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ZX Spectrum Pallete vs. Commodore 64 pallete

category: gfx [glöplog]
alfsoft: Do you have some technical information on how to accomplish these fancy interlacing / alternating screen effects on speccy? I thought about that for myself, but concluded that there are no registers in the ULA to change the video memory base address (at least none I know of) and copying the screen contents "by hand" would be too slow, even with CPIR :(
added on the 2006-06-20 16:49:12 by KeyJ KeyJ
@KeyJ:

Interlacing is done by switching RAM banks at $0000-$3FFF area. This is only possible on 128K Spectrums ofcourse, so no standard 48K Speccy would do it. Well the Speccy scene has the strange behaviour of only doing stuff for the later Spectrum clones anyway, so no problem (Although my opinion is that Speccy demos should be working on 48K Speccy aswell).

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The C-64 pics look great, but the latter ones are using the "320x200" "trick" to get a higher resolution.

This is not true. Those two pictures are in real 320x200 mode. Ofcourse there are many pictures in the so-called IFLI mode which use two 160x200 images interlaced to get a 320x200 image, but in this case it's true 320x200. If you ask why people use the interlaced mode then, there's a simple explanation: It's much easier to draw in it, hardly any restrictions concerning color usage.
added on the 2006-06-23 22:33:48 by Zonkham Zonkham
Time to revive this old thread.

I've been looking at various screenshots of scene art and games from various platforms, and I'm more attracted to those with bright strong colours like the ZX Spectrum, Atari 8-Bit, Amstrad CPC and BBC Micro, which all use RGB or HSV colours. People on this thread have said that the Speccy colours are far too strong and garish, neon-y and child's crayon-y, and that the C64 has the well-rounded colours. However, not me: I find it the other way around: that the above platforms have perfect and natural colour, albeit severely limited, and it's the C64 that has the horrid dull, grey, purple-ish and brown-ish colours, and in those screenshots, all of the colours for the C64 offend me by their blandness.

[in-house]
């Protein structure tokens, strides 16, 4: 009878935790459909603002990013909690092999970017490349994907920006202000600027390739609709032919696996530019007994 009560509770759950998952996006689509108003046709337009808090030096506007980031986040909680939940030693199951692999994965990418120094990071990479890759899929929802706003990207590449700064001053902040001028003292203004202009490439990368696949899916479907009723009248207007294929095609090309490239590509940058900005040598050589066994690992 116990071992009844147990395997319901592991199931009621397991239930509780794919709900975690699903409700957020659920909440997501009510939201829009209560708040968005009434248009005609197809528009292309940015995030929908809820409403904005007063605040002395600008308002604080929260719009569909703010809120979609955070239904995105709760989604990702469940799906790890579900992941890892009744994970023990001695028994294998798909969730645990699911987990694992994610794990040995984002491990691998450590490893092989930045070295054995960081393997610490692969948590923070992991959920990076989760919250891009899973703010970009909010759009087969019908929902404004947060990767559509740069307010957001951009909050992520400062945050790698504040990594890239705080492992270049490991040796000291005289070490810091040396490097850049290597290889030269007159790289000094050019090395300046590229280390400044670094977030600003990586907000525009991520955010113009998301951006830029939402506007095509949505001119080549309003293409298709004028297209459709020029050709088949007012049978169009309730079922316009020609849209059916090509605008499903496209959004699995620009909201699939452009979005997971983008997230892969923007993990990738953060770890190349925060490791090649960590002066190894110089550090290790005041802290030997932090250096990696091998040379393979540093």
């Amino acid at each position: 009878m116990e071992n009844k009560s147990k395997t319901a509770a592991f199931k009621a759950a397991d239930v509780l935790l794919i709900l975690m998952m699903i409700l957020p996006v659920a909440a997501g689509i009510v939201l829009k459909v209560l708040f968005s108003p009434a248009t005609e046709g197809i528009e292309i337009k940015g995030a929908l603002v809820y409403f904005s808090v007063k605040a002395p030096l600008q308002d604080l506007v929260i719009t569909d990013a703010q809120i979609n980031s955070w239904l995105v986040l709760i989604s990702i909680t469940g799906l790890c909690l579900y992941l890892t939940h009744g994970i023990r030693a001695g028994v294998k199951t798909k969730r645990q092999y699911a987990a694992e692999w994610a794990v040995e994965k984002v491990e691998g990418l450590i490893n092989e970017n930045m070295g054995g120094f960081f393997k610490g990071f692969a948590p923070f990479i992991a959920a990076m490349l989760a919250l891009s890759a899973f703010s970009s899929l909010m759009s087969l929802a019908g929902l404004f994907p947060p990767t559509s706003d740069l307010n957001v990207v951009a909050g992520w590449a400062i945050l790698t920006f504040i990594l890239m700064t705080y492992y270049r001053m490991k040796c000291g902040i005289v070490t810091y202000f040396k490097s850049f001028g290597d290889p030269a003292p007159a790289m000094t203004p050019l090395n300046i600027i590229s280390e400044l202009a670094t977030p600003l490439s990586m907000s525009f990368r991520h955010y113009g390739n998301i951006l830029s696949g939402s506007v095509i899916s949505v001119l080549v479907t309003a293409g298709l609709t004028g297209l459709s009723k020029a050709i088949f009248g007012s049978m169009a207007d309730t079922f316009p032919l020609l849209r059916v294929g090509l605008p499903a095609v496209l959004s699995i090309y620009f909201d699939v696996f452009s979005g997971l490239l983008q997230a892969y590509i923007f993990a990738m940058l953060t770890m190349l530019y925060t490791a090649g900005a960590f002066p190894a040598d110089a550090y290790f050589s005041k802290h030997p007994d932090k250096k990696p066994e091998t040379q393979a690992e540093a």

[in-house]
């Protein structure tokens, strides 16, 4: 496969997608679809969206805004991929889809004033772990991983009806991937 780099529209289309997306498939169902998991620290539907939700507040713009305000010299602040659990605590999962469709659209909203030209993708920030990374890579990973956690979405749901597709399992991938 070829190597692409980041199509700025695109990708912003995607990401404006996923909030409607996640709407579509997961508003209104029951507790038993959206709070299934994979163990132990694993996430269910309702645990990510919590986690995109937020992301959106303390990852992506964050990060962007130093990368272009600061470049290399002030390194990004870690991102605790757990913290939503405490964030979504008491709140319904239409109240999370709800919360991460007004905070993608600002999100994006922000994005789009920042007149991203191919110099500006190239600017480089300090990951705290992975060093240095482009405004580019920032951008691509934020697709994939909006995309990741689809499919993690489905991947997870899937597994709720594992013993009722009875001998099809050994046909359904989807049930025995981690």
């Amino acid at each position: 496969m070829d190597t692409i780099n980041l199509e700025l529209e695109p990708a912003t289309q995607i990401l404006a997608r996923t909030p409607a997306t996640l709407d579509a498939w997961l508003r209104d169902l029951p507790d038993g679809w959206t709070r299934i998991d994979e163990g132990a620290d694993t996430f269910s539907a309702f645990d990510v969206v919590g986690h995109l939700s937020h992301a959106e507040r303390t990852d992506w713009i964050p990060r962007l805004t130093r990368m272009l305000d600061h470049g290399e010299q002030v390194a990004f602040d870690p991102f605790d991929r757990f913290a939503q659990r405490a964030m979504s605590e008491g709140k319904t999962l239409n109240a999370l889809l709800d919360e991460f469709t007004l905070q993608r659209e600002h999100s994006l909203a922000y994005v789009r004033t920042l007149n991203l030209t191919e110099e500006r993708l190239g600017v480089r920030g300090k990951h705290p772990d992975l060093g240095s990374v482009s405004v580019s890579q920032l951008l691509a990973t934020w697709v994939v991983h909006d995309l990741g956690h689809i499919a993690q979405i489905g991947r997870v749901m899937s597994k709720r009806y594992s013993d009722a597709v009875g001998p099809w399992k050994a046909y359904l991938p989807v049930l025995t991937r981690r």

Many people have said that the C64 palette looks much better in NTSC, and can ONLY look as intended in NTSC, and yet Commodore management (yes, I'm looking at you, Jack Tramiel) never saw fit to optimise the resistors used for the colour circuitry for PAL territories, because "it would cost too much". I also don't like the idea that the designers of the C64 palette picked those colours because "they liked them". This is why I think that the so-called garish RGB palettes for the other systems are better, because they're a broader range of colours for the artists to blend as necessary, using well-established colour spaces. In fact, with emulation, all systems that use RGB can use definitive 0 or 255 or 127 (CPC) settings to recreate the colours, and there's simply no dispute as to what colour should be used. The exceptions are of course, the C64, and to a lesser extent, the Atari 8-Bit which used Hue, Saturation and Value (but it seems without the Saturation).

Anyway, this is my two cents on retro computer colour palettes - make of it what you will.
added on the 2017-05-06 12:30:14 by Foebane72 Foebane72
Just compare:
BB Image
and
BB Image

For me, C64 colors are just more realistic and cosy, though not in all cases.
Colors like ZX has I'd call 'programmers colors' or specifically, 'HW designers colors'. :)

C64's VIC directly generates PAL or NTSC color subcarrier signal, hence the color selection basis was different in comparison with RGB beasts like ZX.
added on the 2017-05-06 14:05:31 by lvd lvd
Maybe the colours are more subtle, but they feel "off" to me: the so-called blues are purplish, the reds are awful shades of brown and it just feels like there's an overall TINT to the palette.

I've seen video footage from American adverts of the C64 from the early 1980s and the colours look fine there, but everything I've seen on this side of the pond tells me that the PAL colours here are entirely different from NTSC territories - am I right?

I would prefer not to be reminded of the godawful C64 PAL palette, but I have a bunch of C64 demos on my phone that have it, and they look muted and dull and "off" compared to the other platforms represented on my scene videos. At least the palette I'm using on my VICE emulator is more colourful (I think it's named "Vice").